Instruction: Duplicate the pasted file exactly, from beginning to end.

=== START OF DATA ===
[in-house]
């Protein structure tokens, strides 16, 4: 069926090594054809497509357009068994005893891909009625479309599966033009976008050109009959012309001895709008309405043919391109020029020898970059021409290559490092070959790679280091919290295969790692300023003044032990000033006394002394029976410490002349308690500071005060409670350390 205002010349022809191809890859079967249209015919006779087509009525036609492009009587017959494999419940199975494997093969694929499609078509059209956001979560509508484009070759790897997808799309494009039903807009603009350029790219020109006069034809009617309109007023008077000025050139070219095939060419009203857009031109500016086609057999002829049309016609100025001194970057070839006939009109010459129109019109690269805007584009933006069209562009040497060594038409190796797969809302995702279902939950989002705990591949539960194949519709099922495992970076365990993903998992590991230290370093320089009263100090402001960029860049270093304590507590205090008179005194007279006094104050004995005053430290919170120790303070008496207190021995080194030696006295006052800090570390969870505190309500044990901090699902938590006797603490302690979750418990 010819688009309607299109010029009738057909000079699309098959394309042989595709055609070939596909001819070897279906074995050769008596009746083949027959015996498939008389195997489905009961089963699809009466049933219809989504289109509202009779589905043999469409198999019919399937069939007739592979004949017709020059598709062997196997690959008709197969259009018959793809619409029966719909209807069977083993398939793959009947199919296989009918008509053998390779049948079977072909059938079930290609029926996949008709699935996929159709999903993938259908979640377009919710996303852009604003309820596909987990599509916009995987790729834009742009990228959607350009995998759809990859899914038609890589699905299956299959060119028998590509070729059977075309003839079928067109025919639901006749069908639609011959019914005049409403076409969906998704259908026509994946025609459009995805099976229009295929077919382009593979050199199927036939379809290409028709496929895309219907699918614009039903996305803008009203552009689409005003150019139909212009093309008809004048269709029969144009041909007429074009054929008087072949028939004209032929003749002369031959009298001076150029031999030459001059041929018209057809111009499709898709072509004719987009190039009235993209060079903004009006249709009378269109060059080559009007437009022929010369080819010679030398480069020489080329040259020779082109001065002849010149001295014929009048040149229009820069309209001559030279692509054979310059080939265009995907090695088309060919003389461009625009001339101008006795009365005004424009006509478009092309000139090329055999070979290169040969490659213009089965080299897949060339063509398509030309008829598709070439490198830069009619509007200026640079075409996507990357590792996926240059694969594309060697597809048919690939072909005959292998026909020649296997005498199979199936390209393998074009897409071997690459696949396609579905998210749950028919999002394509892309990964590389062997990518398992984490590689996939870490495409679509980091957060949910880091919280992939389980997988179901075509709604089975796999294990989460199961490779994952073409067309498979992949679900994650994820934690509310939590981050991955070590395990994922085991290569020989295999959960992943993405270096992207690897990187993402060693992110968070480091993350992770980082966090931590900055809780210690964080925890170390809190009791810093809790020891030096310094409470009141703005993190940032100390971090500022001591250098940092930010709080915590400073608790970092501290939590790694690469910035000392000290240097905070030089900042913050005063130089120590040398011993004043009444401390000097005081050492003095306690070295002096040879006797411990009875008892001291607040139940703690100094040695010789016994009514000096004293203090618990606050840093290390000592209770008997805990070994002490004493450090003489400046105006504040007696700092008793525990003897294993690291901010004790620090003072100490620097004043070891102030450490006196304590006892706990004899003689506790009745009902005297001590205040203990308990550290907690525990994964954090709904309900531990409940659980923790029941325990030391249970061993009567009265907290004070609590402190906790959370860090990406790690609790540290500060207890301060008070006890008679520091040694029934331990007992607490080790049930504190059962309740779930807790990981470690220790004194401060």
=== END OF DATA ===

[in-house]
């Protein structure tokens, strides 16, 4: 069926090594054809497509357009068994005893891909009625479309599966033009976008050109009959012309001895709008309405043919391109020029020898970059021409290559490092070959790679280091919290295969790692300023003044032990000033006394002394029976410490002349308690500071005060409670350390 205002010349022809191809890859079967249209015919006779087509009525036609492009009587017959494999419940199975494997093969694929499609078509059209956001979560509508484009070759790897997808799309494009039903807009603009350029790219020109006069034809009617309109007023008077000025050139070219095939060419009203857009031109500016086609057999002829049309016609100025001194970057070839006939009109010459129109019109690269805007584009933006069209562009040497060594038409190796797969809302995702279902939950989002705990591949539960194949519709099922495992970076365990993903998992590991230290370093320089009263100090402001960029860049270093304590507590205090008179005194007279006094104050004995005053430290919170120790303070008496207190021995080194030696006295006052800090570390969870505190309500044990901090699902938590006797603490302690979750418990 010819688009309607299109010029009738057909000079699309098959394309042989595709055609070939596909001819070897279906074995050769008596009746083949027959015996498939008389195997489905009961089963699809009466049933219809989504289109509202009779589905043999469409198999019919399937069939007739592979004949017709020059598709062997196997690959008709197969259009018959793809619409029966719909209807069977083993398939793959009947199919296989009918008509053998390779049948079977072909059938079930290609029926996949008709699935996929159709999903993938259908979640377009919710996303852009604003309820596909987990599509916009995987790729834009742009990228959607350009995998759809990859899914038609890589699905299956299959060119028998590509070729059977075309003839079928067109025919639901006749069908639609011959019914005049409403076409969906998704259908026509994946025609459009995805099976229009295929077919382009593979050199199927036939379809290409028709496929895309219907699918614009039903996305803008009203552009689409005003150019139909212009093309008809004048269709029969144009041909007429074009054929008087072949028939004209032929003749002369031959009298001076150029031999030459001059041929018209057809111009499709898709072509004719987009190039009235993209060079903004009006249709009378269109060059080559009007437009022929010369080819010679030398480069020489080329040259020779082109001065002849010149001295014929009048040149229009820069309209001559030279692509054979310059080939265009995907090695088309060919003389461009625009001339101008006795009365005004424009006509478009092309000139090329055999070979290169040969490659213009089965080299897949060339063509398509030309008829598709070439490198830069009619509007200026640079075409996507990357590792996926240059694969594309060697597809048919690939072909005959292998026909020649296997005498199979199936390209393998074009897409071997690459696949396609579905998210749950028919999002394509892309990964590389062997990518398992984490590689996939870490495409679509980091957060949910880091919280992939389980997988179901075509709604089975796999294990989460199961490779994952073409067309498979992949679900994650994820934690509310939590981050991955070590395990994922085991290569020989295999959960992943993405270096992207690897990187993402060693992110968070480091993350992770980082966090931590900055809780210690964080925890170390809190009791810093809790020891030096310094409470009141703005993190940032100390971090500022001591250098940092930010709080915590400073608790970092501290939590790694690469910035000392000290240097905070030089900042913050005063130089120590040398011993004043009444401390000097005081050492003095306690070295002096040879006797411990009875008892001291607040139940703690100094040695010789016994009514000096004293203090618990606050840093290390000592209770008997805990070994002490004493450090003489400046105006504040007696700092008793525990003897294993690291901010004790620090003072100490620097004043070891102030450490006196304590006892706990004899003689506790009745009902005297001590205040203990308990550290907690525990994964954090709904309900531990409940659980923790029941325990030391249970061993009567009265907290004070609590402190906790959370860090990406790690609790540290500060207890301060008070006890008679520091040694029934331990007992607490080790049930504190059962309740779930807790990981470690220790004194401060």